Can this recipe be made in a normal 9" tart tin? I don't have any of the individual ones.
Thank you. I hope both you and your husband will like it. Yes, sure, as long as there is enough pastry and filling to cover the surface area and fill the tart, of course. Ania
I'm glad to hear that it turned out well in the end and that your daughter loved it! As for the caramel, it does sound like it needed to be pushed a touch more. The pastry is shortcrust pastry so it should not be stretchy at all (you don't knead it like pizza dough), otherwise it will end up tough once baked. I appreciate that switching to vegan alternatives might take some getting used to but it's really worth it! Trust me :) Ania
I'm sorry to hear that you had trouble obtaining the right consistency of caramel. Making caramel is a bit of a art form, vegan or not, so please don't be discouraged! This particular caramel is meant to fairly runny as you want it to ooze out of from underneath the ganache layer - like in my photos. Once the caramel has been cooled down completely, there should be no problem with pouring cooled chocolate ganache on top, especially that the sides are enclosed by pastry - did you modify the recipe in any way? I must say that I am not sure I understand what went wrong. As for the pastry, it sounds like it perhaps needed a touch more water, it should not be tough at all.
Kind regards, Anisa
Thank you, I am so glad to hear it! I'll be honest, I don't know as they don't last longer than 2 days in my house (or I give them to my neighbours), but you can definitely make caramel ahead of time and keep it in a sterlised jar in the fridge and perhaps pastry can be made ahead, laid out in a pastry tin and frozen until you are ready to bake it.
Hope that helps a little!
I'm sorry to hear that you had problems making the caramel. If that's of any consolation, caramel is notorious for being tricky to get right and I myself have messed it up a number of times too, so don't worry. There are two methods for caramel makin: dry (which is the one I gave in the recipe) or wet. Stirring is definitely a 'no no' in a dry method as it causes the sugar to clump together and harden. It sounds to me that your heat might have been turned up a bit too high. Were you making more than one portion? With 1/2 cup of sugar you should have a thin layer of sugar, even in a small pan. I would try again if you are not too discouraged. Perhaps watching a You Tube tutorial on the art of caramel making will be helpful.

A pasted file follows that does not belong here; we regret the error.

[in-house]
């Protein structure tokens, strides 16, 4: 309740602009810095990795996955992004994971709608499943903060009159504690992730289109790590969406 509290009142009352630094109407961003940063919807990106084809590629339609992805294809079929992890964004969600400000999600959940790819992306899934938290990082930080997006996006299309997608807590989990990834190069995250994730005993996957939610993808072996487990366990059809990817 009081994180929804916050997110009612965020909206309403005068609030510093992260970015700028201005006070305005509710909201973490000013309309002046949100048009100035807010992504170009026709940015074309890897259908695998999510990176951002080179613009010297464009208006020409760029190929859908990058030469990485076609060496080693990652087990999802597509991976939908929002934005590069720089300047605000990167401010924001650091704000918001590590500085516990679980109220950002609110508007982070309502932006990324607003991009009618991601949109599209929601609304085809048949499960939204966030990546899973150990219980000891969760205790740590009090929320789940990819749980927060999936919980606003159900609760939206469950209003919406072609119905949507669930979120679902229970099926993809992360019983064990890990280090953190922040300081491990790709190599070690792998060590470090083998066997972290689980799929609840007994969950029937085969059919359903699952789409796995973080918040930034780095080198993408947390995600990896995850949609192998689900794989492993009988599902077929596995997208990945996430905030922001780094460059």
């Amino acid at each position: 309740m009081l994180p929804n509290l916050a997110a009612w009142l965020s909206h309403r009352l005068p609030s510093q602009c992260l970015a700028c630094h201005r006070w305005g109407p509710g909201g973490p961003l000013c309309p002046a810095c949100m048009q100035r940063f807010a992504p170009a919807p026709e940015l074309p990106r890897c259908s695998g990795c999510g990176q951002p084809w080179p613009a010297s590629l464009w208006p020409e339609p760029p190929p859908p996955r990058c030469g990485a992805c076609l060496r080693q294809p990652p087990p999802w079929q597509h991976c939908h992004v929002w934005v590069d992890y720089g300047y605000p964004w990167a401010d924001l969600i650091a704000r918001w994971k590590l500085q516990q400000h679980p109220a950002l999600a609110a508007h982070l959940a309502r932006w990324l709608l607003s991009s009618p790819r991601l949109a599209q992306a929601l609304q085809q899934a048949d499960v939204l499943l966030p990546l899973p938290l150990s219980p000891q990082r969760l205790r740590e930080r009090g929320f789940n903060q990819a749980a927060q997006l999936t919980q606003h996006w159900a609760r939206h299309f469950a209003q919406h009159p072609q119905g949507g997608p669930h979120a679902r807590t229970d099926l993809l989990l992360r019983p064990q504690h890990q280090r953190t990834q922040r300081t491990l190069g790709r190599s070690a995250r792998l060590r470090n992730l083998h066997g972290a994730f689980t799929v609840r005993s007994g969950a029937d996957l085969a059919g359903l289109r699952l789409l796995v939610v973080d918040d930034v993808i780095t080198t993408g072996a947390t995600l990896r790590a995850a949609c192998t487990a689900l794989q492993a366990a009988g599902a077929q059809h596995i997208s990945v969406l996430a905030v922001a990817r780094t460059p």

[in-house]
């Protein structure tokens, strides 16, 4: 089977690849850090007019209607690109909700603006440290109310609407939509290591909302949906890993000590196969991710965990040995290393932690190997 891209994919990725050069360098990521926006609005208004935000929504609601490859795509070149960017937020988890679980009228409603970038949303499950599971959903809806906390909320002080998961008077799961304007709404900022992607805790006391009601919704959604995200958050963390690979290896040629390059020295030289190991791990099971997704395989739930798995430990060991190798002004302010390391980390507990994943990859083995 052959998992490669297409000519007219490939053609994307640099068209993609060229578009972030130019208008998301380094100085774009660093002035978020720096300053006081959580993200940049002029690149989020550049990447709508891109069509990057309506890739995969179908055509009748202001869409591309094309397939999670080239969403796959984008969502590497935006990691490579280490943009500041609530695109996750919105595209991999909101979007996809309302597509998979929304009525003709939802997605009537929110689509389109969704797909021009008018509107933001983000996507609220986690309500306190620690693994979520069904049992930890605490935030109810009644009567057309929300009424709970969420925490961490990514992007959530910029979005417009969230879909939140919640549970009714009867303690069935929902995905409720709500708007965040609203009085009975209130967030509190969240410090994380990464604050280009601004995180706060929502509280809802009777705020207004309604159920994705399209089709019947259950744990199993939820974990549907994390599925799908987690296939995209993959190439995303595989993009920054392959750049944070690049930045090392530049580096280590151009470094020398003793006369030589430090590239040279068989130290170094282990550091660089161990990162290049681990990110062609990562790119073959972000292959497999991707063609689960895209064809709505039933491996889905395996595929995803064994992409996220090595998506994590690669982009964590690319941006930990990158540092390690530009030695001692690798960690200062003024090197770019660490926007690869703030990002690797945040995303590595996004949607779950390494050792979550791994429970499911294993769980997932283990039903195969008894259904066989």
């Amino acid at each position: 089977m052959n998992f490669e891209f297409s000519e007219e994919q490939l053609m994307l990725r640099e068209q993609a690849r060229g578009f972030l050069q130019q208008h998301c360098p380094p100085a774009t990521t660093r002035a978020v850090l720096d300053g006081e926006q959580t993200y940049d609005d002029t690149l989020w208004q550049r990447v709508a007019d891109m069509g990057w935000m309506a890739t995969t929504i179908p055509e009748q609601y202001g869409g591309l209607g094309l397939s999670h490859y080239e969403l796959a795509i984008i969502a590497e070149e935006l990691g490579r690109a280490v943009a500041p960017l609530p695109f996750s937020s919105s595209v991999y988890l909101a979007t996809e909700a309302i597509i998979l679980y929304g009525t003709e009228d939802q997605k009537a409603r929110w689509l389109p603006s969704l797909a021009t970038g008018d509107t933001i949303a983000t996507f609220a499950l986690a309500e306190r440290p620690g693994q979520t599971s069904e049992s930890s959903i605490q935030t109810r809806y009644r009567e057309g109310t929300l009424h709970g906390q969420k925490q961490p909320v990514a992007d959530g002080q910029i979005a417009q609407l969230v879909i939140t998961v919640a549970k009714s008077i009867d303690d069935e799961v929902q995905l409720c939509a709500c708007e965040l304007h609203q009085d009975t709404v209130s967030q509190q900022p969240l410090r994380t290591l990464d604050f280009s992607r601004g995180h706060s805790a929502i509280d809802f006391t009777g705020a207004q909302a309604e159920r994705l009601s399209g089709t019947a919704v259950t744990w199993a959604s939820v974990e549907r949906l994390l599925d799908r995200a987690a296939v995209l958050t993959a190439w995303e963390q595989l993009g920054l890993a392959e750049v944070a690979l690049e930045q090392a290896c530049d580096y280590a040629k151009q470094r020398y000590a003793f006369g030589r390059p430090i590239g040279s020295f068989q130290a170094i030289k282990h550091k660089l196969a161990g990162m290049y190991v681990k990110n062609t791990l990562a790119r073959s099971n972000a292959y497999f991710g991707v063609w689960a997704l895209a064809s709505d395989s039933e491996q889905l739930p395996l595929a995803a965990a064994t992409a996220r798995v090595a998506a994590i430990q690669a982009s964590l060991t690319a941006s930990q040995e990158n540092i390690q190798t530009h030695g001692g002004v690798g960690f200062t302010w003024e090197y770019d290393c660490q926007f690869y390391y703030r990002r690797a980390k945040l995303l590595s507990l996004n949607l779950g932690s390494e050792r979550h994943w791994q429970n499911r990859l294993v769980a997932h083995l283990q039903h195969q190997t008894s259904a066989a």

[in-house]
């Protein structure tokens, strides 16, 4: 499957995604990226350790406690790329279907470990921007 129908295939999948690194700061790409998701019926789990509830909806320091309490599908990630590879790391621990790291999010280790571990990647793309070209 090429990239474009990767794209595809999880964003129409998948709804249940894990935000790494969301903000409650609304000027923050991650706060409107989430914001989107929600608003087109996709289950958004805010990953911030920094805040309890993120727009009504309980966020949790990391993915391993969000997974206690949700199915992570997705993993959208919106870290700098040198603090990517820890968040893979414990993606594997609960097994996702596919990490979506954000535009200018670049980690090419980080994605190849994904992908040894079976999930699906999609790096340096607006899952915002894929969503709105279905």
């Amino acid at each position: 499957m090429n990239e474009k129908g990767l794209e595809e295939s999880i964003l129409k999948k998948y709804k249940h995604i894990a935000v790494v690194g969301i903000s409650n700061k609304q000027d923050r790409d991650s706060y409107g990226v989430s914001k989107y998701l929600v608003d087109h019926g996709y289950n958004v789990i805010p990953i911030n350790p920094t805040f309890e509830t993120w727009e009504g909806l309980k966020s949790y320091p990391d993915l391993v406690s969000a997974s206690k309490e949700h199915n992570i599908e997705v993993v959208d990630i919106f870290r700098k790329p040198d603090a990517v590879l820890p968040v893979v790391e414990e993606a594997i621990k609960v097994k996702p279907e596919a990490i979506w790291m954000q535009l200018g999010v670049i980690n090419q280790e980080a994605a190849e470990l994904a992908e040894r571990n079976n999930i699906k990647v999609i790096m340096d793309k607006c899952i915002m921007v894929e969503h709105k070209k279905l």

Hope that helps,
also, for the caramel i'm thinking to use coconut sugar, which already has the caramelly flavor :P
I haven't tried making pastry with either cocoa butter or coconut butter so I'm not sure. Coconut oil will definitely work, but I would advise going for refined one in this instance. Yes, you are not supposed to 'work' shortcrust pastry or it will get tough. Gluten activation is not your friend when it comes to pastry making :) Hope that helps, Ania.
Hope that helps,
They look great!
How strange, I've already replied to your question (see below). Hope that helps, Ania
I was wondering what you thought of substituting cocoa powder for raw cacao?
I'll be honest, I've never tried it and I don't use it as an ingredient but if it tastes like bitter chocolate then it should work fine. If it is sweetened then you may need to reduce the amount of sugar in the pastry, but don't fret too much as the filling is sweet enough so unsweetened pastry won't be a disaster if you don't nail the exact ratio.
Thank you, I'm glad you like the recipe! I haven't tried making them any other size, but I don't see why it wouldn't work. Yes, caramel can certainly be made a day ahead as it's a runny caramel so no problems there. The crust could possibly be made a day in advance too although I always the pastry fresh so not sure whether sticking it into the fridge overnight won't affect the texture. I would make the pastry on the day if you can.
Hope you'll like the end result!
Sounds fantastic. But how much is a level? Couldn't find it on google. I live in the US.
Thank you. Can't wait to try them....
Glad to hear that you like the recipe. Let me know how you liked it if you do try it. Have a look at the image under this thread for an explanation of what a level vs heaped/rounded teasppon is http://english.stackexchange.com/questions/59711/rounded-heaping-and-other-types-of-teaspoonfuls
Hope that helps,
To be fair, I wouldn't think of a typical vegan dessert as energy balls or something raw/healthy. I think that's setting the stereotype that makes it SO hard to get vegan desserts mainstream.
Hope that helps, Ania
Greetings from Greece !
Its accidental that im reading this recipe